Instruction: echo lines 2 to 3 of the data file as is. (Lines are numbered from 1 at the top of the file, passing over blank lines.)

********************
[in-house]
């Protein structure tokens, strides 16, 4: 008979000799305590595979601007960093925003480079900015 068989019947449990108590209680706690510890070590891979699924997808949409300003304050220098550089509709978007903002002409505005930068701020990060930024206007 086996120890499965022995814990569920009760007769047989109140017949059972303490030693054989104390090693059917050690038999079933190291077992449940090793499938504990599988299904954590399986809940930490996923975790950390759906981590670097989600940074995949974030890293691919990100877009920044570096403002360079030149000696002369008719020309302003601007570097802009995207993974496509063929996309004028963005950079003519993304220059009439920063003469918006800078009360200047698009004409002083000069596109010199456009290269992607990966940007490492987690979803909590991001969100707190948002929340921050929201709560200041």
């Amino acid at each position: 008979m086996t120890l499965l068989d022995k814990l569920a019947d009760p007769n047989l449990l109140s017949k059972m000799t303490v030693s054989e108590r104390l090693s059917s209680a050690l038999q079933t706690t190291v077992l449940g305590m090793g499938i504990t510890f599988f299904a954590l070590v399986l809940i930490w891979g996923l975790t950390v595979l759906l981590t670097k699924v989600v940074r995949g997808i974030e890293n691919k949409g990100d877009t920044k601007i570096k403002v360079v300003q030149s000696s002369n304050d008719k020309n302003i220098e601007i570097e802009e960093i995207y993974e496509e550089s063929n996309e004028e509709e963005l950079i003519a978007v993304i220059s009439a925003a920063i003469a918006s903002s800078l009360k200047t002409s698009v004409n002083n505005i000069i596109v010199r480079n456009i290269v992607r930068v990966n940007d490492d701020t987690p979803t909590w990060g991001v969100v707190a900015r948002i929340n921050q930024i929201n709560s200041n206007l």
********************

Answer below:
């Protein structure tokens, strides 16, 4: 008979000799305590595979601007960093925003480079900015 068989019947449990108590209680706690510890070590891979699924997808949409300003304050220098550089509709978007903002002409505005930068701020990060930024206007 086996120890499965022995814990569920009760007769047989109140017949059972303490030693054989104390090693059917050690038999079933190291077992449940090793499938504990599988299904954590399986809940930490996923975790950390759906981590670097989600940074995949974030890293691919990100877009920044570096403002360079030149000696002369008719020309302003601007570097802009995207993974496509063929996309004028963005950079003519993304220059009439920063003469918006800078009360200047698009004409002083000069596109010199456009290269992607990966940007490492987690979803909590991001969100707190948002929340921050929201709560200041």
């Amino acid at each position: 008979m086996t120890l499965l068989d022995k814990l569920a019947d009760p007769n047989l449990l109140s017949k059972m000799t303490v030693s054989e108590r104390l090693s059917s209680a050690l038999q079933t706690t190291v077992l449940g305590m090793g499938i504990t510890f599988f299904a954590l070590v399986l809940i930490w891979g996923l975790t950390v595979l759906l981590t670097k699924v989600v940074r995949g997808i974030e890293n691919k949409g990100d877009t920044k601007i570096k403002v360079v300003q030149s000696s002369n304050d008719k020309n302003i220098e601007i570097e802009e960093i995207y993974e496509e550089s063929n996309e004028e509709e963005l950079i003519a978007v993304i220059s009439a925003a920063i003469a918006s903002s800078l009360k200047t002409s698009v004409n002083n505005i000069i596109v010199r480079n456009i290269v992607r930068v990966n940007d490492d701020t987690p979803t909590w990060g991001v969100v707190a900015r948002i929340n921050q930024i929201n709560s200041n206007l």